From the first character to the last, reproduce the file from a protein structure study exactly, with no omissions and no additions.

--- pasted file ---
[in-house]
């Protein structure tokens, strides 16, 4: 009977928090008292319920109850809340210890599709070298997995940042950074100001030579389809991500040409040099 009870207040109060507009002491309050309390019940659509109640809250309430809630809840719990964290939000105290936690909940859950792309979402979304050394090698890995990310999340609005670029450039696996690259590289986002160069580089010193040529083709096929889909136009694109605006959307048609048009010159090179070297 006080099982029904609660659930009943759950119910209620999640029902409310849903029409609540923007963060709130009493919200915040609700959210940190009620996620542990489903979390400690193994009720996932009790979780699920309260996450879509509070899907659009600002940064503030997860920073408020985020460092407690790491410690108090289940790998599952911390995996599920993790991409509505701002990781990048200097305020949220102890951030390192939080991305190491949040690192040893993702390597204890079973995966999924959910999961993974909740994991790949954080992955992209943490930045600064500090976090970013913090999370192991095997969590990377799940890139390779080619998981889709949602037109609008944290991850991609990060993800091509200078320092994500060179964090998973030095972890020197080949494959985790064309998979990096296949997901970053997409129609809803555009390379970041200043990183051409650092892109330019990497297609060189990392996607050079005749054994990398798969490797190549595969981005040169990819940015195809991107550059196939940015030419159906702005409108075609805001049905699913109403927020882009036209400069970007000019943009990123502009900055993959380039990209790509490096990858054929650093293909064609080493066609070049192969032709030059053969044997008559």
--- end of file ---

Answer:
[in-house]
């Protein structure tokens, strides 16, 4: 009977928090008292319920109850809340210890599709070298997995940042950074100001030579389809991500040409040099 009870207040109060507009002491309050309390019940659509109640809250309430809630809840719990964290939000105290936690909940859950792309979402979304050394090698890995990310999340609005670029450039696996690259590289986002160069580089010193040529083709096929889909136009694109605006959307048609048009010159090179070297 006080099982029904609660659930009943759950119910209620999640029902409310849903029409609540923007963060709130009493919200915040609700959210940190009620996620542990489903979390400690193994009720996932009790979780699920309260996450879509509070899907659009600002940064503030997860920073408020985020460092407690790491410690108090289940790998599952911390995996599920993790991409509505701002990781990048200097305020949220102890951030390192939080991305190491949040690192040893993702390597204890079973995966999924959910999961993974909740994991790949954080992955992209943490930045600064500090976090970013913090999370192991095997969590990377799940890139390779080619998981889709949602037109609008944290991850991609990060993800091509200078320092994500060179964090998973030095972890020197080949494959985790064309998979990096296949997901970053997409129609809803555009390379970041200043990183051409650092892109330019990497297609060189990392996607050079005749054994990398798969490797190549595969981005040169990819940015195809991107550059196939940015030419159906702005409108075609805001049905699913109403927020882009036209400069970007000019943009990123502009900055993959380039990209790509490096990858054929650093293909064609080493066609070049192969032709030059053969044997008559």